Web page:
Easton Pearson gives Gen Y a slice of their fashion pie

Written by Sam Aldenton

[media-credit id=61 align="alignleft" width="590"]Guests pose for a photo in front of the EP by Easton Pearson Pop Up Shop[/media-credit]

Brisbane QUT fashion students pose in front of the EP by Eastern Pearson pop up store.

Easton Pearson is the latest design house to open up a pop up shop for their diffusion line EP by Easton Pearson in Brisbane’s Fortitude Valley, and look set to take on Generation Y one colourful playsuit at a time.

The diffusion line was set up in 2009 but the precedent for what a diffusion line should look like hadn’t evolved as much by then as it has now, and so it didn’t have enough of a separate identity to Easton Pearson explained Lydia Pearson, one half of the design duo.

“This is the first season where it has the identity that we really really hoped that it would have, where it would feel young and fresh and light hearted and appealing to a much younger demographic.”

Considering that more than 5.5 million Australians fall into the Gen Y category, or approximately 25 per cent of the population, this could prove to be a sound investment for more designers like Brisbane’s Easton Pearson, whose customer has grown up with the brand and now have daughters of their own that want something similar to mum but more suited to their lifestyle.

“[The diffusion line] is much less embellished than Easton Pearson and that’s partly because of the way it does appeal to a younger customer but also it’s designed independently to the Easton Person line,” said Pearson. “So it really does have an individual spirit even though the themes are set at the same time. So we try more and more to give it a separate route to travel.”

[media-credit id=61 align="aligncenter" width="474"]A shop assistant in a bright green dress fixes a mannequin at the EP by Easton Pearson store launch.[/media-credit]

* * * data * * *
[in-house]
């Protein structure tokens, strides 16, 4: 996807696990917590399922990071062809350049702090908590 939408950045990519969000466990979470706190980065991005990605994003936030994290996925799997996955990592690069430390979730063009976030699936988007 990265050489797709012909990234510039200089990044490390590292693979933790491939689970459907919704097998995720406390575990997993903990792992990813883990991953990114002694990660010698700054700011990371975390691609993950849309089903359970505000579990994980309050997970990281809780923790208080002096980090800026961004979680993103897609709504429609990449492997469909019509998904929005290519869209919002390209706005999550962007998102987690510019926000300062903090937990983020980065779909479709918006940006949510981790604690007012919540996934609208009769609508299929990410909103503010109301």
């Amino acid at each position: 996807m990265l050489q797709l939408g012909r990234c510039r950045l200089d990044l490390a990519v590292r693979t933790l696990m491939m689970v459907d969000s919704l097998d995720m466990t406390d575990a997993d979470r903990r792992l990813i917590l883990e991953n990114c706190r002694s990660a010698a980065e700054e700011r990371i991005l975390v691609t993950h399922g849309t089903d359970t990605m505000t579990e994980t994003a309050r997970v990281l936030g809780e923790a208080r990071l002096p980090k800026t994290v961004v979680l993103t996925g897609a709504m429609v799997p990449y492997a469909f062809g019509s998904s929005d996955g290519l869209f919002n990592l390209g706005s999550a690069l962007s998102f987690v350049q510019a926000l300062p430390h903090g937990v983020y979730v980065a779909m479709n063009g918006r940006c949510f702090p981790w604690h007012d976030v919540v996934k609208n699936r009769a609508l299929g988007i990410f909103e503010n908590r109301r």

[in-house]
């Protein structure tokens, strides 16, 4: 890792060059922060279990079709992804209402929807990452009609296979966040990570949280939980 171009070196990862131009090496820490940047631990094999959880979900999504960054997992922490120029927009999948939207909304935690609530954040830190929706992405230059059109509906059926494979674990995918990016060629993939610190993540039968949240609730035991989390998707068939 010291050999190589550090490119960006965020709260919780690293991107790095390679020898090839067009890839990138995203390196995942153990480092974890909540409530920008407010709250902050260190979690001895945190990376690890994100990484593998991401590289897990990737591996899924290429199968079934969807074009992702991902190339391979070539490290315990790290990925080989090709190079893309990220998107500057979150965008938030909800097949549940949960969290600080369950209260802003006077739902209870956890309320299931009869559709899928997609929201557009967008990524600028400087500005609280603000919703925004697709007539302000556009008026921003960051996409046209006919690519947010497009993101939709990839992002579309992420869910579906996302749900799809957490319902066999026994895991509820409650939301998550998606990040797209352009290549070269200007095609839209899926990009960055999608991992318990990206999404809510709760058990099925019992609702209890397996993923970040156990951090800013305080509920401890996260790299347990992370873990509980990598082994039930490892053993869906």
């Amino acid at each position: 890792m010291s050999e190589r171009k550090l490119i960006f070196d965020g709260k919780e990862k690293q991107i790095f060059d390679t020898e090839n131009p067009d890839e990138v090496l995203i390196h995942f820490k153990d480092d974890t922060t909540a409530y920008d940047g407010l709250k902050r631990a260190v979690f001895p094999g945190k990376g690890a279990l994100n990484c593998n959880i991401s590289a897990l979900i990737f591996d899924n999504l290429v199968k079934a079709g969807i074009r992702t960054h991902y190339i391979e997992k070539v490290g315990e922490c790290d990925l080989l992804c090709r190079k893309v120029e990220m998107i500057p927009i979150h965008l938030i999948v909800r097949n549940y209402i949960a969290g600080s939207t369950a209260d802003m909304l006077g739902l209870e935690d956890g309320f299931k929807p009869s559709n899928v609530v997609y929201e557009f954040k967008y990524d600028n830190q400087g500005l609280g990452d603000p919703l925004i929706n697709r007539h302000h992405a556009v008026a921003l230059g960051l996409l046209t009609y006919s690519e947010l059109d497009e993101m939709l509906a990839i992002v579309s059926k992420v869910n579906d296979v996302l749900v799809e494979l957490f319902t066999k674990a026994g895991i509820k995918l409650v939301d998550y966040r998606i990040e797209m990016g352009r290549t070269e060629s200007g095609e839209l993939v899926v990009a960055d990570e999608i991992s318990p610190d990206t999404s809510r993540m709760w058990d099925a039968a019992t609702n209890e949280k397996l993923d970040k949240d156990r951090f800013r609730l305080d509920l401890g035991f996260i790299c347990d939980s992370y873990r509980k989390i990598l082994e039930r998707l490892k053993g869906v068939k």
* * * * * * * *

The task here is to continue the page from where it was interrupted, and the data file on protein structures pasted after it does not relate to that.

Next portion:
A shop assistant fixes a mannequin at the EP by Easton Pearson store launch.

Other Australian designers that have jumped on the lucrative diffusion bandwagon include Collette by Collette Dinnigan, Dion Lee for major retailer Cue, Arnsdorf for Sportsgirl and even Alex Perry who has in the past expressed concern about producing an inexpensive collection with the same design standards of his mainline.

Dion Lee told smh.com that his venture with the diffusion line made his main collection much stronger and focused as a whole: “‘There is so much development that goes into my mainline collections that it made sense to have something simpler and more pared back.”

Other international diffusion lines such as Marc by Marc Jacobs, Theyskens Theory and See by Chloe have helped set the standard for other designers to live up to in terms of commercial ability, quality and affordability. Three main considerations when targeting a younger audience, which many of the secondary lines do often described as a younger sister.

This is especially relevant when bearing in mind that Generation Y will by 2015 become Australia’s most significant retail spending syndicate according to research by Jones Lang LaSalle in 2003.

Easton says that this was one of the main considerations for the label: “There were so many girls who would love to wear our clothes but couldn’t afford them and we really felt that there was room in the collection for things that were of a slightly younger spirit.”

EP by Easton Pearson can be found on Winn Lane , Fortitude Valley just across from the popular Flamingo café .

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